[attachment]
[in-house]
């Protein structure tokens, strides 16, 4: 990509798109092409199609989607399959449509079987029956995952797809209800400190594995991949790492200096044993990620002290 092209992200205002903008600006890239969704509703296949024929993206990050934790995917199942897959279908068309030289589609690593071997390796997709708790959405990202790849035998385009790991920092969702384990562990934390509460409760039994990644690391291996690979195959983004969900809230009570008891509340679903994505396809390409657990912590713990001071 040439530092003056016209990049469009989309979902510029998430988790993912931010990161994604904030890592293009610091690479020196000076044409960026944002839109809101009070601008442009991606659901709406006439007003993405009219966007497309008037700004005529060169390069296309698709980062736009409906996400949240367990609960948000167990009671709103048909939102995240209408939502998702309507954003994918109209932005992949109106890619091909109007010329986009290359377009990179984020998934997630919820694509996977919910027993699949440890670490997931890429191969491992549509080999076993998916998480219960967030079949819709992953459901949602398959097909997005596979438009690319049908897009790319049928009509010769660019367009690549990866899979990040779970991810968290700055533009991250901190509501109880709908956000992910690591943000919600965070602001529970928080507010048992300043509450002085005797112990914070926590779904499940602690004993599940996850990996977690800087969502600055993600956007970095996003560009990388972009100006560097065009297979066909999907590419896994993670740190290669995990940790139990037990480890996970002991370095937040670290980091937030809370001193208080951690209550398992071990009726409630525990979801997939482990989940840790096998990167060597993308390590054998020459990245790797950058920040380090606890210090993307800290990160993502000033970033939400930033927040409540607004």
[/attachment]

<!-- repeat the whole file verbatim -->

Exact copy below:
[in-house]
């Protein structure tokens, strides 16, 4: 990509798109092409199609989607399959449509079987029956995952797809209800400190594995991949790492200096044993990620002290 092209992200205002903008600006890239969704509703296949024929993206990050934790995917199942897959279908068309030289589609690593071997390796997709708790959405990202790849035998385009790991920092969702384990562990934390509460409760039994990644690391291996690979195959983004969900809230009570008891509340679903994505396809390409657990912590713990001071 040439530092003056016209990049469009989309979902510029998430988790993912931010990161994604904030890592293009610091690479020196000076044409960026944002839109809101009070601008442009991606659901709406006439007003993405009219966007497309008037700004005529060169390069296309698709980062736009409906996400949240367990609960948000167990009671709103048909939102995240209408939502998702309507954003994918109209932005992949109106890619091909109007010329986009290359377009990179984020998934997630919820694509996977919910027993699949440890670490997931890429191969491992549509080999076993998916998480219960967030079949819709992953459901949602398959097909997005596979438009690319049908897009790319049928009509010769660019367009690549990866899979990040779970991810968290700055533009991250901190509501109880709908956000992910690591943000919600965070602001529970928080507010048992300043509450002085005797112990914070926590779904499940602690004993599940996850990996977690800087969502600055993600956007970095996003560009990388972009100006560097065009297979066909999907590419896994993670740190290669995990940790139990037990480890996970002991370095937040670290980091937030809370001193208080951690209550398992071990009726409630525990979801997939482990989940840790096998990167060597993308390590054998020459990245790797950058920040380090606890210090993307800290990160993502000033970033939400930033927040409540607004």